March 2018: Microbiology Spectrum
B K Apaydin, F Yasar
Background and Aim: Age estimation plays a significant role in forensic science, archeology, pediatric endocrinology and clinical dentistry. Tooth development is a reliable pathway for age estimation, especially in children. The aim of this study was to evaluate the accuracy of the Demirjian method (DM), Willems method (WM) and Cameriere method (CM). Materials and Methods: This study included panaramic radiographs of 330 individuals (165 girls, 165 boys) aged between 5 and 15...
March 2018: Nigerian Journal of Clinical Practice
Jack Morrison, Giles Watts, Glyn Hobbs, Nick Dawnay
Field based forensic tests commonly provide information on the presence and identity of biological stains and can also support the identification of species. Such information can support downstream processing of forensic samples and generate rapid intelligence. These approaches have traditionally used chemical and immunological techniques to elicit the result but some are known to suffer from a lack of specificity and sensitivity. The last 10 years has seen the development of field-based genetic profiling systems, with specific focus on moving the mainstay of forensic genetic analysis, namely STR profiling, out of the laboratory and into the hands of the non-laboratory user...
February 21, 2018: Forensic Science International
Peter Mahoney, Debra Carr, Karl Harrison, Ruth McGuire, Alan Hepper, Daniel Flynn, Russ J Delaney, Iain Gibb
Six synthetic head models wearing ballistic protective helmets were used to recreate two military combat-related shooting incidents (three per incident, designated 'Incident 1' and 'Incident 2'). Data on the events including engagement distances, weapon and ammunition types was collated by the Defence Science and Technology Laboratory. The models were shot with 7.62 × 39 mm ammunition downloaded to mean impact velocities of 581 m/s (SD 3.5 m/s) and 418 m/s (SD 8 m/s), respectively, to simulate the engagement distances...
March 7, 2018: International Journal of Legal Medicine
Hanneke Kip, Yvonne H A Bouman, Saskia M Kelders, Lisette J E W C van Gemert-Pijnen
Background: Treatment of offenders in forensic mental health is complex. Often, these in- or outpatients have low treatment motivation, suffer from multiple disorders, and have poor literacy skills. eHealth may be able to improve treatment outcomes because of its potential to increase motivation and engagement, and it can overcome the predominant one-size-fits-all approach by being tailored to individual patients. Objective: To examine its potential, this systematic review studies the way that eHealth has been used and studied in forensic mental health and identifies accompanying advantages and disadvantages for both patients and treatment, including effectiveness...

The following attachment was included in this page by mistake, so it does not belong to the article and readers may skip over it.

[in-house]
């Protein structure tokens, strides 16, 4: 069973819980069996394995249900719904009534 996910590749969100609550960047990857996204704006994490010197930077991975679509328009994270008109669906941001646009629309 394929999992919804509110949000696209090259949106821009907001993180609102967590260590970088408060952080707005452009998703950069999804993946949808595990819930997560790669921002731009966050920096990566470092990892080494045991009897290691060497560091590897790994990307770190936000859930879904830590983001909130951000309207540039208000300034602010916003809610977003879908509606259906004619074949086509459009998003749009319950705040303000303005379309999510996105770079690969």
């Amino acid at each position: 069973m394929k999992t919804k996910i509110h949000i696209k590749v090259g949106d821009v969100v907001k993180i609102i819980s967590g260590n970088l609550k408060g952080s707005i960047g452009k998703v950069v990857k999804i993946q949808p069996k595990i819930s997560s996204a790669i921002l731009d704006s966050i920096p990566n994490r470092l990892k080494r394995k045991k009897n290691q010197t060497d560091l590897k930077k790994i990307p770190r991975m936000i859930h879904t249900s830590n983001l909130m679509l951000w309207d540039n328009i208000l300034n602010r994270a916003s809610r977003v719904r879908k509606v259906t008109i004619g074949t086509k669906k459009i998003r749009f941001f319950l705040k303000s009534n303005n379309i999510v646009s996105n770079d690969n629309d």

2018: Frontiers in Psychiatry
Thomas Kamphausen, Katharina Janßen, Sibylle Banaschak, Markus Alexander Rothschild
From time to time, severe or fatal injuries caused by small caliber air rifle projectiles are seen. In forensic sciences, the theoretical wounding potential of these weapons and projectiles is widely known. Usually, shots against the skull were reported and, in these cases, penetrating the eyes or thin bone layers of the temporal region. Amongst a huge number of different projectiles available for air guns, sub-caliber 4.4-mm (.173) caliber steel ball projectiles were used in an unusual suicide case. This case led to fundamental questions concerning wound ballistics...
March 6, 2018: International Journal of Legal Medicine
Marisia A Fikiet, Shelby R Khandasammy, Ewelina Mistek, Yasmine Ahmed, Lenka Halámková, Justin Bueno, Igor K Lednev
Surface enhanced Raman spectroscopy has many advantages over its parent technique of Raman spectroscopy. Some of these advantages such as increased sensitivity and selectivity and therefore the possibility of small sample sizes and detection of small concentrations are invaluable in the field of forensics. A variety of new SERS surfaces and novel approaches are presented here on a wide range of forensically relevant topics.
February 16, 2018: Spectrochimica Acta. Part A, Molecular and Biomolecular Spectroscopy
Aran Kim, Seung-Jin Ryu, Jihye Lee, Hyun Jung
In forensic science, developing latent fingermarks using powders is a critical, general method to identify individuals. Photoluminescent Eu(Phen)2 complex intercalated clay hybrids have been used to improve the visualization of fingermarks on nonporous (glass and polymer film) and semiporous (euro and dollar banknotes) substrates. An ion exchange reaction has been successfully used to intercalate Eu(Phen)2 complex ions into the interlayer spacing of two different Na+ -clays, Na+ -montmorillonite and Na+ -hectorite, with different primary particle sizes...